How to deal with child you don't know being mean/rude to your kid in a plaground?

Tamra - posted on 10/04/2014 ( 2 moms have responded )




I had an explosive encounter today and I'm not sure what if anything I did wrong. I took my kids to the indoor play area at an indoor mall and I was at the time watching my younger son so I didn't see the encounter that my eldest child had (daughter who's 7). But she came up to me with her friend and they were both saying that a boy was pushing them and spitting (blowing raspberries) not listening etc. I'm a soft spoken person who doesn't like to have to confront anyone but I tried to put a stern face and I walked over to the boy (5 or 6?) and asked if he would play nice. He said she (my daughter) pushed; to which my daughter replied (I only was pushing him back!); to which I calmly told both my daughter and then the boy not to push. So I walked back to my younger son and sat down and I thought that was that. Well after a few minutes the mom comes irate with her son. I had my baby in my lap and with a voice full of anger asks if I told her son not to push. I said yes and she explodes on me saying that he said my daughter was pushing not him. I was taken aback but tried to reply that her friend also saw him pushing but she shouted over me saying don't talk to my son you talk to me not my son! She kept shouting this while I tried to calmly say something.( she was a big woman and looked angry enough to hurt me). I finally just said I am talking to you not him, but at that she left and went back to where she was sitting and then eventually left with her family.

So after all that I feel terrible and feel like that was all so unnecessary, and I never want this to happen again...

What is the proper way to handle rude kids that you don't know? I thought it was ok to calmly and gently talk to the child if the parent was not intervening and not in sight, and if they continue or it's more serious then find the kids parents?


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Ev - posted on 10/04/2014




I have to agree with Jodi. You could have asked that child to point out their parents to you and then gone and talked to them. You still might have gotten an angered reaction out of her anyway but then the child would not have been talked to. I also think that next time you might suggest to your daughter that maybe its time to go do something else like take a walk around the mall halls and look at things and then return later to the play area. My friend had similar issue when this child about 2 years old was sitting down near her at the local apartment complex pool. He spit on her and laughed thinking it was funny. She asked him not to do it anymore and then he did so again. She finally told him to go somewhere else. Then this woman came over and got all mad and almost in her face telling her to not tell her child what to do and that my friend was hitting him and so on. My friend told her she did not like being spit on and had asked him to stop or go to another part of the pool. She also told the woman she did not know who the parents or guardians were of the kid and saw no one watching him. That made the woman more irate and she yelled some more threatening to call the cops. My friend told the on site manager what happened. Later she come to find out that the woman was not even a renter of the complex and was not even supposed to be in the pool. The woman was never seen in the pool area again. What if that woman had hit her or worse? That could have happened to you. These days a lot of parents think that their kids do no wrong and a lot of the time the same parents do not watch their kids either. Just be very careful.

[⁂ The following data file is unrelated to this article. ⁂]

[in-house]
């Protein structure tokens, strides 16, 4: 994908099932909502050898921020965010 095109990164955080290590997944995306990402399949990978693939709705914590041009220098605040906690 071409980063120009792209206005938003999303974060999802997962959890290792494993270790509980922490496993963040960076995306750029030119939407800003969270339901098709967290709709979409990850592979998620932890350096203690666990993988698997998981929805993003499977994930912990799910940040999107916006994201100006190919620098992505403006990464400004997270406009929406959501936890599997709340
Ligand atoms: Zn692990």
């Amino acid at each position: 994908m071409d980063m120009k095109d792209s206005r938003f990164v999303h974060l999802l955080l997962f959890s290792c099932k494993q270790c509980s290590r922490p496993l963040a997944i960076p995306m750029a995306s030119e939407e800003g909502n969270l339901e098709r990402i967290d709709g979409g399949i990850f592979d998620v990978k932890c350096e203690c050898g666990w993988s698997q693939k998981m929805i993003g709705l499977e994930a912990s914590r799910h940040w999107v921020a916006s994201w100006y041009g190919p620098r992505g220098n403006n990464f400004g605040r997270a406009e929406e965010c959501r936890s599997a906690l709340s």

Jodi - posted on 10/04/2014




The trouble is, you don't know what kind of parent that child has. As a teacher myself, I can tell you that some parents, if you did this, would probably walk up and smack you one. I honestly have children whose parents have the potential to become violent at the slightest little inkling that you have in any way criticised their child.

So for that reason, I would always say to err on the side of caution and talk to the parent not the child.

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